Posted by Archives at 31/07/2012 08:58:17
William Booth was born at 12 Notintone Place in Sneinton, Nottingham, on 10 April 1829 to Samuel Booth and his second wife Mary Moss. He was baptized on 12 April 1829 in the parish church of St Stephen in Sneinton.
William attended services at the Wesleyan Methodist chapel on Broad Street in Nottingham (now the Broadway Cinema). In 1846 Nottingham was visited by the American evangelist James Caughey and William was so influenced by his sermons that he began to conduct his own services preaching in the poorer parts of Nottingham.
In 1849 he moved to London and was later accepted as a minister within the Methodist church; however, in 1865 he broke from Methodism and formed the Christian Mission in the East End of London. Soon there were thirteen mission stations in various parts of East London. In 1878 the Christian Mission was renamed The Salvation Army.
William Booth was a champion of the poor in the inner cities. He died on 20 August 1912 and this month marks the 100th anniversary of his death.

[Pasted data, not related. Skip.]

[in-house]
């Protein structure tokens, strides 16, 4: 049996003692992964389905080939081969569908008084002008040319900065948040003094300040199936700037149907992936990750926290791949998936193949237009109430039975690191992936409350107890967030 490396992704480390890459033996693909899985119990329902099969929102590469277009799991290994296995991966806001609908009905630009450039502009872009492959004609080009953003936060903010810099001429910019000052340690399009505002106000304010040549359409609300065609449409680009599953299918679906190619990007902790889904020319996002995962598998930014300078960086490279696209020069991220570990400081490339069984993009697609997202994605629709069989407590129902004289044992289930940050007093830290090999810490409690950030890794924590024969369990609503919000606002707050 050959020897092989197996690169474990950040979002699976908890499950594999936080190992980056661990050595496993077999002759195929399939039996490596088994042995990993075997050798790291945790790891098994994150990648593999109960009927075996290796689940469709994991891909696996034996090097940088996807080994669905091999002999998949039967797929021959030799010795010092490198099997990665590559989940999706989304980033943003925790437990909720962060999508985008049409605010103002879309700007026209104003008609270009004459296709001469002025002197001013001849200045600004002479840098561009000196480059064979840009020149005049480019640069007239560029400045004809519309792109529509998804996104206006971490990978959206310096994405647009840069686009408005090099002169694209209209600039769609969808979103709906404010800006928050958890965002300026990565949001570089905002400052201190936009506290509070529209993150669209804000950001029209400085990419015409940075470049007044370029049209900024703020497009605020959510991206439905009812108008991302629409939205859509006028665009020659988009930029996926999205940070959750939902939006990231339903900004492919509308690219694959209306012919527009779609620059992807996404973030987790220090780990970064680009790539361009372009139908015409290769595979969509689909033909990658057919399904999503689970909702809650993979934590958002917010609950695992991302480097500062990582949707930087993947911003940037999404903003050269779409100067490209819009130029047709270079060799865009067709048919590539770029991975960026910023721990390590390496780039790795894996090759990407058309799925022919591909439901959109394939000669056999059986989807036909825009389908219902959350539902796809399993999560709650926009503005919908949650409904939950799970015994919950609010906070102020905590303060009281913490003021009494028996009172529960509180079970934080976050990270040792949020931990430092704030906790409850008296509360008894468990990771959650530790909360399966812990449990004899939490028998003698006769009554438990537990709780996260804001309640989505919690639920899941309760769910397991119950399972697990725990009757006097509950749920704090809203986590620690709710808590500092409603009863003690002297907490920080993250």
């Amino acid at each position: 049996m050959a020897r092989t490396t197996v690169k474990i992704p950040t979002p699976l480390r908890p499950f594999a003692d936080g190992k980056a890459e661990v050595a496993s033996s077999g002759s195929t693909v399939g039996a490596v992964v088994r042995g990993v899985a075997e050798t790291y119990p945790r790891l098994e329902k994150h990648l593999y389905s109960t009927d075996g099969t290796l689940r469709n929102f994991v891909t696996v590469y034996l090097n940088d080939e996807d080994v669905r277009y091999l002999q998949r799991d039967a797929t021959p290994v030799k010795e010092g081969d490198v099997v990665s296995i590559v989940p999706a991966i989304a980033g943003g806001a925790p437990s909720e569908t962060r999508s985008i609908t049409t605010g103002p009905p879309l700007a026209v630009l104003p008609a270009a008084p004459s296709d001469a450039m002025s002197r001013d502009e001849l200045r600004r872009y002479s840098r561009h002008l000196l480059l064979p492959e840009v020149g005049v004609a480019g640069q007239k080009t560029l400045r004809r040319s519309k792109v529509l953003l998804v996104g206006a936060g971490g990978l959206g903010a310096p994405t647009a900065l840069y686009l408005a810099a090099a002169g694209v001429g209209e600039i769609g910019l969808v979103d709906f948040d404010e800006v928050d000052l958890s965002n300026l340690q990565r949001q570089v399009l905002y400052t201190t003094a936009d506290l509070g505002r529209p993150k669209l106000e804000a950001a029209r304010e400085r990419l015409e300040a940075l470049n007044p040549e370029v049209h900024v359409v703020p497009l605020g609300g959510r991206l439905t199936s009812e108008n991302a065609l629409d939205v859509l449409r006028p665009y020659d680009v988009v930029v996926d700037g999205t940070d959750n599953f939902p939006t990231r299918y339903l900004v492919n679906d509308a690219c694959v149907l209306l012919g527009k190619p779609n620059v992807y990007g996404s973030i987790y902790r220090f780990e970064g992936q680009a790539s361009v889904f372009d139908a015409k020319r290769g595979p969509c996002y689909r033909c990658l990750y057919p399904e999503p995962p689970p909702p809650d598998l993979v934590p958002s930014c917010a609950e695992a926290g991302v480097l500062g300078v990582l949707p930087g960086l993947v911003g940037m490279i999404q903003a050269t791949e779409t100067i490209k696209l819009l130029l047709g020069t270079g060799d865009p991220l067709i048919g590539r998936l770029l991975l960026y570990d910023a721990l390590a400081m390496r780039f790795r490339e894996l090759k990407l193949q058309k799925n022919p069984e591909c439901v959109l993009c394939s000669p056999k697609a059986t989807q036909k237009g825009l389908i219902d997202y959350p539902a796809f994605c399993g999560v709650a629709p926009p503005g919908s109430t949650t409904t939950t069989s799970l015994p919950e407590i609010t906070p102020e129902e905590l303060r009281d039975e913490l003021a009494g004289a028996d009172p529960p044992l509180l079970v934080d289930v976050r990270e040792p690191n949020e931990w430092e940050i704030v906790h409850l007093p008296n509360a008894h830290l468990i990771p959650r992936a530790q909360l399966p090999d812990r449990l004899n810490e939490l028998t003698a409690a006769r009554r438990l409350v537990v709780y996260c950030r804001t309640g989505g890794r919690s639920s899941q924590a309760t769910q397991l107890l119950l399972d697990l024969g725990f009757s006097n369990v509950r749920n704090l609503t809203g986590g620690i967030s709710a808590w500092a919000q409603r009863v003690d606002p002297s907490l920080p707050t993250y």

In 1915 the William Booth Memorial Halls opened in Nottingham and became the home of the Nottingham 1 Corps of The Salvation Army. This document is the programme for the stone-laying ceremony which took place on 7 July, 1914. The hall was designed to provide accommodation for 800 adults and 500 young people and salvation services took place on Sundays and week nights for the ‘conversion of sinners’, ‘reclamation of drunkards’, care of the sick and dying, and young people’s and children’s services and classes.
A small selection of records held at Nottinghamshire Archives is on display in the archives search room during August, marking the anniversary of the death of William Booth. Find out more about visiting archives.